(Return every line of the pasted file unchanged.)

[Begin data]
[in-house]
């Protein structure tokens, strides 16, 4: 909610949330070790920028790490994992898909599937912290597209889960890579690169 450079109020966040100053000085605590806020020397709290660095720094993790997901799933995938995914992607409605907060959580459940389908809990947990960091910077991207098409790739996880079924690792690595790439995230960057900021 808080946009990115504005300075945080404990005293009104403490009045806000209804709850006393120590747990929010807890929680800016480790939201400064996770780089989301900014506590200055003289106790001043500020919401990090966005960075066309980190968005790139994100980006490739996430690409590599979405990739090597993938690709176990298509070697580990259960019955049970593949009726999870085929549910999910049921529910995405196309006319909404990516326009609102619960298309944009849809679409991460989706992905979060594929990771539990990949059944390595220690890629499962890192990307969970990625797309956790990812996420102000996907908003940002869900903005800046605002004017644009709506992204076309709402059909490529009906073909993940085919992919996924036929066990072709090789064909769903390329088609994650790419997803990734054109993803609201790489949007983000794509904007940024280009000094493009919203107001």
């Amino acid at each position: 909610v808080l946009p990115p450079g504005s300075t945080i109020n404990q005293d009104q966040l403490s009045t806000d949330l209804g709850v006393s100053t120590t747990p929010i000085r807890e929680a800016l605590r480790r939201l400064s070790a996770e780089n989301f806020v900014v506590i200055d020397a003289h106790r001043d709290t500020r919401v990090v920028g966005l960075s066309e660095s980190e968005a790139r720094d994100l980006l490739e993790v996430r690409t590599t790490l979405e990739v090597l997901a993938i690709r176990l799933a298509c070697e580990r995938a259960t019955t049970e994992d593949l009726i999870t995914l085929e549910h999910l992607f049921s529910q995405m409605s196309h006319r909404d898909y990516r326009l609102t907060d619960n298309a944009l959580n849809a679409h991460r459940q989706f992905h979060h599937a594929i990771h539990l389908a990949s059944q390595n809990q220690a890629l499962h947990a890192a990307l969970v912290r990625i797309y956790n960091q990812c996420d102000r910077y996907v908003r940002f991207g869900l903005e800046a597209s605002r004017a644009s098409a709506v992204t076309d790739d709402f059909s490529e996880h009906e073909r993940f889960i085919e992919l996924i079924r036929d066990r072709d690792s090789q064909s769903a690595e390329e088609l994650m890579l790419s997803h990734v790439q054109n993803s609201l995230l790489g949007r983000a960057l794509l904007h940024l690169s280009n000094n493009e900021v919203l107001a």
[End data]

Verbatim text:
[in-house]
């Protein structure tokens, strides 16, 4: 909610949330070790920028790490994992898909599937912290597209889960890579690169 450079109020966040100053000085605590806020020397709290660095720094993790997901799933995938995914992607409605907060959580459940389908809990947990960091910077991207098409790739996880079924690792690595790439995230960057900021 808080946009990115504005300075945080404990005293009104403490009045806000209804709850006393120590747990929010807890929680800016480790939201400064996770780089989301900014506590200055003289106790001043500020919401990090966005960075066309980190968005790139994100980006490739996430690409590599979405990739090597993938690709176990298509070697580990259960019955049970593949009726999870085929549910999910049921529910995405196309006319909404990516326009609102619960298309944009849809679409991460989706992905979060594929990771539990990949059944390595220690890629499962890192990307969970990625797309956790990812996420102000996907908003940002869900903005800046605002004017644009709506992204076309709402059909490529009906073909993940085919992919996924036929066990072709090789064909769903390329088609994650790419997803990734054109993803609201790489949007983000794509904007940024280009000094493009919203107001």
């Amino acid at each position: 909610v808080l946009p990115p450079g504005s300075t945080i109020n404990q005293d009104q966040l403490s009045t806000d949330l209804g709850v006393s100053t120590t747990p929010i000085r807890e929680a800016l605590r480790r939201l400064s070790a996770e780089n989301f806020v900014v506590i200055d020397a003289h106790r001043d709290t500020r919401v990090v920028g966005l960075s066309e660095s980190e968005a790139r720094d994100l980006l490739e993790v996430r690409t590599t790490l979405e990739v090597l997901a993938i690709r176990l799933a298509c070697e580990r995938a259960t019955t049970e994992d593949l009726i999870t995914l085929e549910h999910l992607f049921s529910q995405m409605s196309h006319r909404d898909y990516r326009l609102t907060d619960n298309a944009l959580n849809a679409h991460r459940q989706f992905h979060h599937a594929i990771h539990l389908a990949s059944q390595n809990q220690a890629l499962h947990a890192a990307l969970v912290r990625i797309y956790n960091q990812c996420d102000r910077y996907v908003r940002f991207g869900l903005e800046a597209s605002r004017a644009s098409a709506v992204t076309d790739d709402f059909s490529e996880h009906e073909r993940f889960i085919e992919l996924i079924r036929d066990r072709d690792s090789q064909s769903a690595e390329e088609l994650m890579l790419s997803h990734v790439q054109n993803s609201l995230l790489g949007r983000a960057l794509l904007h940024l690169s280009n000094n493009e900021v919203l107001a």